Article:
Ultra-marathoner who escaped a mountain snowstorm plans to run the race again next year
87 runners rescued from ‘near whiteout’ conditions on Utah’s Wasatch Mountain range
When Annie Macdonald started running an 80-kilometre ultra-marathon through Utah's rugged mountain peaks, she figured she was prepared for whatever Mother Nature would throw her way.
But her two shirts, rain jacket and water-proof gloves proved no match for the powerful snow storm that struck when she was just nine kilometres into the DC Peaks 50 race.
"I was anticipating about one to two inches of snow. Nothing like what we encountered," she told As It Happens host Carol Off.
Macdonald is one of 87 runners who were rescued from "near whiteout conditions" on Saturday on the Wasatch Mountain range north of Salt Lake City, according to the Davis County Sheriff's Office.
The rescue was a joint effort between police, first responders and the race's on-site volunteers, who used four-wheelers to traverse the canyon and get as many runners to safety as possible.
A few people were treated at the scene for hypothermia, and one for a minor fall injury, the sheriff's office said. Everyone in the race is safe and accounted for.
'It just hurt so bad'
What started as a few falling snowflakes rapidly escalated, Macdonald said.
"The wind was blowing sideways. I mean, just howling," she said. "It was snowing, but they were little ice chunks hitting you in the side of the face … and it just hurt so bad."
Before she knew it, the snow was halfway up her calf as she trudged forward on the trail, unable to see anything but the feet of the woman in front of her. The freezing cold winds were blasting her at 64 kilometres per hour.
"There was a point where I would have given anything I owned for a helicopter to pick me up and get me out of here," she said.
Fortunately, Macdonald wasn't alone. She and a group of about 15 runners banded together and made a plan to move at a steady pace to the nearest aid station, about 15 kilometres away.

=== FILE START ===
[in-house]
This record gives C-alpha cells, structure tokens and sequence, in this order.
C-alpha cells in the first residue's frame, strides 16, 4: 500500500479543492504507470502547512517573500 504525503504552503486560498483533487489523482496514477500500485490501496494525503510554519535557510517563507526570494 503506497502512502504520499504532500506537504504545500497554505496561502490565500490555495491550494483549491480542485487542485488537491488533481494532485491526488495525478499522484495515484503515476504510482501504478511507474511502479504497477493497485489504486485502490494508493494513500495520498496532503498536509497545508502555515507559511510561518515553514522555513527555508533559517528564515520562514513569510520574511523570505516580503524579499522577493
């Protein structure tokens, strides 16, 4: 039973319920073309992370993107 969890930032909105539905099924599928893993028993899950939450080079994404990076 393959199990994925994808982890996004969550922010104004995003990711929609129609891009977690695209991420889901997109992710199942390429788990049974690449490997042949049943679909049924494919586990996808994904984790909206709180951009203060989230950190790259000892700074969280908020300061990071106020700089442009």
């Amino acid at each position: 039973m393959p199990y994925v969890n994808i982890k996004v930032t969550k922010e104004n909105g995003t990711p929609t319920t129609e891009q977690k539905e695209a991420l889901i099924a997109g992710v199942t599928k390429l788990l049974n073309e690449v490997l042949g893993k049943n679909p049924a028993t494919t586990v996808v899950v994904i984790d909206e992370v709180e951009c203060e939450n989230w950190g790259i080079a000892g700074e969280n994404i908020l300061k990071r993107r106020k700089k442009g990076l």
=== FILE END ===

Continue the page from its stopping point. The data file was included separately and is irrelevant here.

"At one point we talked about, should we run this section to get warm?" she said.
"We made the decision that, no, we just need to be smart about this and not run because if we got an injury, then somebody's going to be in trouble and we won't be able to get them out of here. And at this point, we just have to keep moving forward."
During that final stretch, the group members looked out for each other and cheered each other on, she said.
Her brother was also running the race, she said, and was particularly heroic, stopping twice to help one woman who was frozen in terror, too cold to go on, and another whose jacket became unzipped.
"He put both of those women in front of him and kept them moving up the trail and got them safely to where they needed to be," she said.
While her brother was busy helping people along the trail, her husband was among the race volunteers shuttling people to safety. And he came to Macdonald's rescue.
"When I saw him, [I was] just overwhelmed with, OK, I'm going to be OK, I just have to get to that warm truck," she said.
"And then once I got in the truck, you know, you're shaking uncontrollably and you're just so cold."
'Runner safety is our #1 priority'
The race's organizers say that as soon as they realized conditions were too intense, they called the race off and rallied their volunteers.
The storm took them by surprise, they said. The forecast called for rain, and maybe a few inches of snow at most.
"Mother Nature was not on our side on Saturday," they said in a statement posted to Instagram.
But Kelly V. Sparks, the Davis County sheriff, told the Washington Post that conditions like Saturday's are not unusual for a mountain peak some 2,100 metres high, and a slow moving storm cell had been active in the area for several days.
"Venturing onto the mountains, trails, and bodies of water at this time of year can be dangerous because the weather changes rapidly," Sparks said in a written statement. "Even a mild rain in the valley can translate to blizzard conditions at higher elevations."
The race's organizers have defended their decision.
"These runners trained their a**ses off to do this race. They were excited and pumped to be there. Imagine if the race was cancelled because of rain and forecasted 2-4 inches of snow. All of their training would've gone to waste," DC Peaks 50 said on Instagram.
"Runner safety is our #1 priority and as you can see from the starting line and weather we were blindsided by what happened. We won't be next year, we can promise you that."
Macdonald says this ultra-marathon won't be her last. In fact, she plans to DC Peaks 50 next year.
"I love the sport and I love the people that are involved," she said. "It's such a wonderful community and it's really incredible to push yourself beyond what you think you can do and accomplish these really hard goals."
Written by Sheena Goodyear. Interview with Annie Macdonald produced by Niza Lyapa Nondo.